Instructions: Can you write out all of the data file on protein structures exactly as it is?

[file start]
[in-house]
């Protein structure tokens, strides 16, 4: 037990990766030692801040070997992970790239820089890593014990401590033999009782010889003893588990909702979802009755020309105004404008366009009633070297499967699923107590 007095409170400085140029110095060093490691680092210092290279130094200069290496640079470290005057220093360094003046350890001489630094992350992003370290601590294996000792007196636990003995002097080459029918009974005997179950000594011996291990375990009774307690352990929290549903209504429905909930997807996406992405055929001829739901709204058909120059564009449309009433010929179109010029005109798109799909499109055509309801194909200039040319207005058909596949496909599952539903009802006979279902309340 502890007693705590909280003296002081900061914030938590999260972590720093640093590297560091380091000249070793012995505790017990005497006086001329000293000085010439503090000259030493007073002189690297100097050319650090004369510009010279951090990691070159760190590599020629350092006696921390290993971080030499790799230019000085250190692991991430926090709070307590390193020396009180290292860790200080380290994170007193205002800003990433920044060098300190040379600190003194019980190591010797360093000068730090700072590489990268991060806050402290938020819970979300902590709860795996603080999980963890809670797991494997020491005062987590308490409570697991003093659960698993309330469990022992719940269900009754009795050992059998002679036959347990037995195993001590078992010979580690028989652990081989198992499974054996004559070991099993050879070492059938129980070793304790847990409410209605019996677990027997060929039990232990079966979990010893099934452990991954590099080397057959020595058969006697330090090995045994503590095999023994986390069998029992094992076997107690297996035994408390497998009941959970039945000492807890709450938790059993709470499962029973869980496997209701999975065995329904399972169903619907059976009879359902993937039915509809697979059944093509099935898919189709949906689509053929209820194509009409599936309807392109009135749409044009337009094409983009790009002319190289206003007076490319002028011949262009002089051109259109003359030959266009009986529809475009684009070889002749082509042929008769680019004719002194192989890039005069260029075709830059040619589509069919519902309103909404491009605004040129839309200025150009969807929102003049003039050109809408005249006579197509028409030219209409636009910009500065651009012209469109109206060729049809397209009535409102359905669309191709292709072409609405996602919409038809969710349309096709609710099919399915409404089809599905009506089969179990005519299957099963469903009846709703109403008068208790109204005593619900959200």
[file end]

[in-house]
């Protein structure tokens, strides 16, 4: 037990990766030692801040070997992970790239820089890593014990401590033999009782010889003893588990909702979802009755020309105004404008366009009633070297499967699923107590 007095409170400085140029110095060093490691680092210092290279130094200069290496640079470290005057220093360094003046350890001489630094992350992003370290601590294996000792007196636990003995002097080459029918009974005997179950000594011996291990375990009774307690352990929290549903209504429905909930997807996406992405055929001829739901709204058909120059564009449309009433010929179109010029005109798109799909499109055509309801194909200039040319207005058909596949496909599952539903009802006979279902309340 502890007693705590909280003296002081900061914030938590999260972590720093640093590297560091380091000249070793012995505790017990005497006086001329000293000085010439503090000259030493007073002189690297100097050319650090004369510009010279951090990691070159760190590599020629350092006696921390290993971080030499790799230019000085250190692991991430926090709070307590390193020396009180290292860790200080380290994170007193205002800003990433920044060098300190040379600190003194019980190591010797360093000068730090700072590489990268991060806050402290938020819970979300902590709860795996603080999980963890809670797991494997020491005062987590308490409570697991003093659960698993309330469990022992719940269900009754009795050992059998002679036959347990037995195993001590078992010979580690028989652990081989198992499974054996004559070991099993050879070492059938129980070793304790847990409410209605019996677990027997060929039990232990079966979990010893099934452990991954590099080397057959020595058969006697330090090995045994503590095999023994986390069998029992094992076997107690297996035994408390497998009941959970039945000492807890709450938790059993709470499962029973869980496997209701999975065995329904399972169903619907059976009879359902993937039915509809697979059944093509099935898919189709949906689509053929209820194509009409599936309807392109009135749409044009337009094409983009790009002319190289206003007076490319002028011949262009002089051109259109003359030959266009009986529809475009684009070889002749082509042929008769680019004719002194192989890039005069260029075709830059040619589509069919519902309103909404491009605004040129839309200025150009969807929102003049003039050109809408005249006579197509028409030219209409636009910009500065651009012209469109109206060729049809397209009535409102359905669309191709292709072409609405996602919409038809969710349309096709609710099919399915409404089809599905009506089969179990005519299957099963469903009846709703109403008068208790109204005593619900959200």